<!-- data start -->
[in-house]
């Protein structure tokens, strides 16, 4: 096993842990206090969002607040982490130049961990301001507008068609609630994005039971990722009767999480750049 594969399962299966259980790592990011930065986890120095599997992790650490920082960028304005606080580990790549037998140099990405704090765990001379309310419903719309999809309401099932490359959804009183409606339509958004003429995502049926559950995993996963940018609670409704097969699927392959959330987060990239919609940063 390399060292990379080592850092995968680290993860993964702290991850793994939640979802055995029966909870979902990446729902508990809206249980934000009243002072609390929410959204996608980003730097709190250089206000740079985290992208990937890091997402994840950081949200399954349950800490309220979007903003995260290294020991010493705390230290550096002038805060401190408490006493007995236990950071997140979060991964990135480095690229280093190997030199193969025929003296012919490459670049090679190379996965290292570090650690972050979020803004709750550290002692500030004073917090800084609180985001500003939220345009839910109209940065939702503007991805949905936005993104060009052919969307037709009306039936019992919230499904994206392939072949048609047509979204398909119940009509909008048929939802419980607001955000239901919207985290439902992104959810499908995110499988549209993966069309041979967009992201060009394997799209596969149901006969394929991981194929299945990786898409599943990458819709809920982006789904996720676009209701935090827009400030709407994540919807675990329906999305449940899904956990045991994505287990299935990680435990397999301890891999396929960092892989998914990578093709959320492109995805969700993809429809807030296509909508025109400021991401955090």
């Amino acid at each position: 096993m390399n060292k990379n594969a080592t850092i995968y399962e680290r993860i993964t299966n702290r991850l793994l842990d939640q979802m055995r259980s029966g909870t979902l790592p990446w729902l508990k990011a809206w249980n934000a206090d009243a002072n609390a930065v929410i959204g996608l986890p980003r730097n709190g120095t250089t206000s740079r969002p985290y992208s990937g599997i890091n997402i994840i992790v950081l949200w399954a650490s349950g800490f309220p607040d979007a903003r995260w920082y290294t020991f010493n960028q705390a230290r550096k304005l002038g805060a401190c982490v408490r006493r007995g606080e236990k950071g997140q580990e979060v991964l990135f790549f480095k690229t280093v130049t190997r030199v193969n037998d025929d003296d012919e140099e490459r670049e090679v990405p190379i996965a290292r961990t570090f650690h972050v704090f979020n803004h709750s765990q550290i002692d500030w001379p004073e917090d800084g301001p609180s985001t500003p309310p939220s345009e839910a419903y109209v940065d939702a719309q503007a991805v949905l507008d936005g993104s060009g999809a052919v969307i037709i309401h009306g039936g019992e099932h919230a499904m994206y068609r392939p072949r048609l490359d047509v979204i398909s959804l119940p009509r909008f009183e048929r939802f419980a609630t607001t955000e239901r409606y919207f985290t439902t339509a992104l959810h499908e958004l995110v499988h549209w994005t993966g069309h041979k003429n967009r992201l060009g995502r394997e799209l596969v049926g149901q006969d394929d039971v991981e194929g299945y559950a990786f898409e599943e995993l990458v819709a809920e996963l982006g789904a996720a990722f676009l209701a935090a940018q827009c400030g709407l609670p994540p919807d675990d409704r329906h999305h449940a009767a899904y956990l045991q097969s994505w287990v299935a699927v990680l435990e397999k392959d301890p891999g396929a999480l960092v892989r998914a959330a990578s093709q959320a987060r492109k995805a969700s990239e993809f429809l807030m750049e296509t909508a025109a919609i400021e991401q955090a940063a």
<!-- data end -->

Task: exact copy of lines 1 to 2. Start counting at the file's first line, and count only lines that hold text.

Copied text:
[in-house]
């Protein structure tokens, strides 16, 4: 096993842990206090969002607040982490130049961990301001507008068609609630994005039971990722009767999480750049 594969399962299966259980790592990011930065986890120095599997992790650490920082960028304005606080580990790549037998140099990405704090765990001379309310419903719309999809309401099932490359959804009183409606339509958004003429995502049926559950995993996963940018609670409704097969699927392959959330987060990239919609940063 390399060292990379080592850092995968680290993860993964702290991850793994939640979802055995029966909870979902990446729902508990809206249980934000009243002072609390929410959204996608980003730097709190250089206000740079985290992208990937890091997402994840950081949200399954349950800490309220979007903003995260290294020991010493705390230290550096002038805060401190408490006493007995236990950071997140979060991964990135480095690229280093190997030199193969025929003296012919490459670049090679190379996965290292570090650690972050979020803004709750550290002692500030004073917090800084609180985001500003939220345009839910109209940065939702503007991805949905936005993104060009052919969307037709009306039936019992919230499904994206392939072949048609047509979204398909119940009509909008048929939802419980607001955000239901919207985290439902992104959810499908995110499988549209993966069309041979967009992201060009394997799209596969149901006969394929991981194929299945990786898409599943990458819709809920982006789904996720676009209701935090827009400030709407994540919807675990329906999305449940899904956990045991994505287990299935990680435990397999301890891999396929960092892989998914990578093709959320492109995805969700993809429809807030296509909508025109400021991401955090």